The year is 2070. The majority of life on Earth was devastated when global sea levels surged after the melting of the polar ice caps. Swaths of previously habitable land are now deep underwater, and sovereign nations are a relic of the past. But there is still hope...
This city-building RTS/simulation game from Ubisoft tasks you with re-colonizing what little land areas are left on the planet following a global warming apocalypse. Does it have what it takes to be worthy of your time and money, or should it be cast out to sea with the rest of civilization? Find out in today's review!
Mass Effect 3 PC Review
This latest release from EA/BioWare is the final entry in their trilogy of sci-fi action RPGs, putting you in a dire situation: rally the troops to save Earth at all costs. There was a lot of hype surrounding the final act of what has been a vast and highly-customizable story-telling experience, and the reception among many hardcore fans has been less than stellar. Even people that haven't played the game have probably heard about all the nerd rage going on over Mass Effect 3's ending...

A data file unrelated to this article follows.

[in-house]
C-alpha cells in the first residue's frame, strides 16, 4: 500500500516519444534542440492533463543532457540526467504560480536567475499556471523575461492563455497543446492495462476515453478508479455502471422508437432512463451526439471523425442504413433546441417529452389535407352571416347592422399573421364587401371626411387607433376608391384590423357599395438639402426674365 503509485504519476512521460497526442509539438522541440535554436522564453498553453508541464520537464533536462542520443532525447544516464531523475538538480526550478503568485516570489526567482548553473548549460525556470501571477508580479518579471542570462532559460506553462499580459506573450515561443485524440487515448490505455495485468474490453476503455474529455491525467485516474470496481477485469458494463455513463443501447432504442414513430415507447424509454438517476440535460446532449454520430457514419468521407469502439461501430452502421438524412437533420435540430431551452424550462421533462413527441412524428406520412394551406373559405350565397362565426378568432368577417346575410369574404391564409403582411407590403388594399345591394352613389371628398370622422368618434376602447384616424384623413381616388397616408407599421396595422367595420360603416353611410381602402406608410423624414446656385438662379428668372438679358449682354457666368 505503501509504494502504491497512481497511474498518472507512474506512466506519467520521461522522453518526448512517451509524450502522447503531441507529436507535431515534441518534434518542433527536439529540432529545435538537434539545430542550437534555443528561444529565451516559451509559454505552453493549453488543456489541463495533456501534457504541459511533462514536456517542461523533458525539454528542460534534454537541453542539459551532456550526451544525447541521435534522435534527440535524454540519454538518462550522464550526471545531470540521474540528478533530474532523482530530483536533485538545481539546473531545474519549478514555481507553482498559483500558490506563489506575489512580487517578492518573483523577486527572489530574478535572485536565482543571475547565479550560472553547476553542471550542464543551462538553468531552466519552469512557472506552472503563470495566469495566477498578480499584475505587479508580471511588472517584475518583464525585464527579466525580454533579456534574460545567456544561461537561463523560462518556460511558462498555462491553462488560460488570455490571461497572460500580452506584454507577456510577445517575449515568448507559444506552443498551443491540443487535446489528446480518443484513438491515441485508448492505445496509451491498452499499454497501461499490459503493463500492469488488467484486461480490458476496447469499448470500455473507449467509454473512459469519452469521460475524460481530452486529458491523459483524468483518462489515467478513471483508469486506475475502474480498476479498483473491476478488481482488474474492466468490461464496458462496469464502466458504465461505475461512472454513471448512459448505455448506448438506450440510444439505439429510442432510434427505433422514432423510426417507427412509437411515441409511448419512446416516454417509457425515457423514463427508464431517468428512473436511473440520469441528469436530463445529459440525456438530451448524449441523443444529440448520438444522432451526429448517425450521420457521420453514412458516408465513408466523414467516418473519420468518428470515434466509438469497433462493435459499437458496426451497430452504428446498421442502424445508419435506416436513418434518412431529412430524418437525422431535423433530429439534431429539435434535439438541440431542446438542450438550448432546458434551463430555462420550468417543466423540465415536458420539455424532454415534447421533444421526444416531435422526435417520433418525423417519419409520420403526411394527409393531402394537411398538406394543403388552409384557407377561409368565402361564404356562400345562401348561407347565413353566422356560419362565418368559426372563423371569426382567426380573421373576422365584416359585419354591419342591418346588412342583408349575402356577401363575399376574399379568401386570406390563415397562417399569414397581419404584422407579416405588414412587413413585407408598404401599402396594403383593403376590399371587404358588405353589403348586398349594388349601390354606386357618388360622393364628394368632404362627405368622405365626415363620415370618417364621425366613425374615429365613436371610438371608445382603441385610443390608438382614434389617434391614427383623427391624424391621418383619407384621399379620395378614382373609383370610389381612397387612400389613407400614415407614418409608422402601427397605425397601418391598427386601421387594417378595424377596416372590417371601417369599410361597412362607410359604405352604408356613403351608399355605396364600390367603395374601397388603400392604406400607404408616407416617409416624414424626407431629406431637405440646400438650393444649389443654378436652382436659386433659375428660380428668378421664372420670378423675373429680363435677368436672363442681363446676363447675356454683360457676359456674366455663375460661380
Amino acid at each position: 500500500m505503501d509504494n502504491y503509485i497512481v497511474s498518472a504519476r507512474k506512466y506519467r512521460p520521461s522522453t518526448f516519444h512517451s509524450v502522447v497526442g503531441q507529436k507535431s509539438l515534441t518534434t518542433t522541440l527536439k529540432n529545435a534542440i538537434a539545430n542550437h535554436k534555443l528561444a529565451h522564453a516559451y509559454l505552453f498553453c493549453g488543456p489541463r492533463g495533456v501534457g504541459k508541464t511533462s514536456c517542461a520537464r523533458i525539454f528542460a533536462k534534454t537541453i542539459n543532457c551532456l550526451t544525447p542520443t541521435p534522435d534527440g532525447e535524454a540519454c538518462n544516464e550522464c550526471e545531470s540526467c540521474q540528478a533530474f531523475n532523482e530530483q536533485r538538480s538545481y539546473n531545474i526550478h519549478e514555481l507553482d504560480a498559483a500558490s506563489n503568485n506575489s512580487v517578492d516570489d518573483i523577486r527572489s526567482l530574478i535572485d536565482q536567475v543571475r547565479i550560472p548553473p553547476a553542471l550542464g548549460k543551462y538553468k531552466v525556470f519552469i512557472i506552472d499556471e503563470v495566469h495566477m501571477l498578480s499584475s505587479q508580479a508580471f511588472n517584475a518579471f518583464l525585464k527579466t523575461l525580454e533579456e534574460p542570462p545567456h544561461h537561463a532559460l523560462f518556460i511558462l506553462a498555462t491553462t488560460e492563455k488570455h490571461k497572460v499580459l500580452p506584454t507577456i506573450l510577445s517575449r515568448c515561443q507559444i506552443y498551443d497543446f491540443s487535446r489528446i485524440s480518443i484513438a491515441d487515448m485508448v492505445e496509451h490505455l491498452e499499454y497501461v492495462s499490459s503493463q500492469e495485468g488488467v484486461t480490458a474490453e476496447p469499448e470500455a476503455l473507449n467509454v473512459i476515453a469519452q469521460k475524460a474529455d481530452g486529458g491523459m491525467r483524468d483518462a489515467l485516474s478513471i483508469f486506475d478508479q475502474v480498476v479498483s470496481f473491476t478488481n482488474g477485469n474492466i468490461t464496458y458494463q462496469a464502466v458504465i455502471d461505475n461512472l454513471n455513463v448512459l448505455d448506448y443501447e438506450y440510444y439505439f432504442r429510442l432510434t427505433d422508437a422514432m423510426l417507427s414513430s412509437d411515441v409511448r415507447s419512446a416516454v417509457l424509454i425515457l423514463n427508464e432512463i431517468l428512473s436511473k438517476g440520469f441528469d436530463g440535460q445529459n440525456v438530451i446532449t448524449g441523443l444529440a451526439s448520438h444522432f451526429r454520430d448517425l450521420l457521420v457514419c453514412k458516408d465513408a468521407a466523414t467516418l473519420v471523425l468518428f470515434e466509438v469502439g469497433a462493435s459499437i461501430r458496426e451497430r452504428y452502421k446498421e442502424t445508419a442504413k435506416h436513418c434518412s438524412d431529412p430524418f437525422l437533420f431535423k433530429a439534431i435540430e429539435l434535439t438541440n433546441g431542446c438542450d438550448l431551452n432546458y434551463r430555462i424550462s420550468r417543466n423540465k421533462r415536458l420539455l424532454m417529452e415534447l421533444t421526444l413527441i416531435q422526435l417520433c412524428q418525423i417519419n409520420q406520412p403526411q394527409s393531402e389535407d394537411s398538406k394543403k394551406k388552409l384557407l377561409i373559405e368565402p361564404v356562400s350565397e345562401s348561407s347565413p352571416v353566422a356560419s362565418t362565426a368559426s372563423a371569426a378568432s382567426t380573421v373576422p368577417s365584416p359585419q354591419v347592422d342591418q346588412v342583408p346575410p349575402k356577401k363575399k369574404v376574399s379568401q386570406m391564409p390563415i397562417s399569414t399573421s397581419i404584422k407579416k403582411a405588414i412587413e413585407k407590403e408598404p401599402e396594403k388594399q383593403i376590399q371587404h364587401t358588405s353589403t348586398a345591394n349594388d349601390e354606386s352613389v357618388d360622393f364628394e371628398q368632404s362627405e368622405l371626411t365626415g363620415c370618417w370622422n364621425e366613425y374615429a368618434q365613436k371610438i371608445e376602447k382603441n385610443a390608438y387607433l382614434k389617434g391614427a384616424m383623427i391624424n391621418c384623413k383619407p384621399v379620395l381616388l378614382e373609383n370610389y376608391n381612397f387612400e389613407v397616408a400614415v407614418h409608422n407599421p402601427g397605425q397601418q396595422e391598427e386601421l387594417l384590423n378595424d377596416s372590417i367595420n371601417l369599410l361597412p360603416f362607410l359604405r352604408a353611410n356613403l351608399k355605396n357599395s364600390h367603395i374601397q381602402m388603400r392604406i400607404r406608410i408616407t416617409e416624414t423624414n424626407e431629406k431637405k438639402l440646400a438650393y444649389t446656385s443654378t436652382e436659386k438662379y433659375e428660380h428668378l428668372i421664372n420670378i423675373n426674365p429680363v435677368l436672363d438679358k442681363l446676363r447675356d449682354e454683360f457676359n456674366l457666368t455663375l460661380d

If you want to cut through all the crap and find out whether or not the rest of ME3 is worth playing, come check out Will's spoiler-free take on the first blockbuster game release of 2012.
Batman: Arkham City PC Review Batman: Arkham City is the sequel to 2009’s smash-hit action game Batman: Arkham Asylum. As the name suggests, you will be reprising your role as the Caped Crusader and going against an even larger 'prison' filled with Gotham's criminals and villains. A textbook example on how to do a proper sequel, Arkham City takes what worked in the original, excised or improved upon what didn’t, and elevated everything to an even greater scope. The PC version suffered from a few months of delay, but in that time, Rocksteady worked closely to NVIDIA to implement some familiar technologies from the last game, such as PhysX and 3D Vision, along with new DirectX 11 optimizations. But how well was the whole package executed? Read on to find out!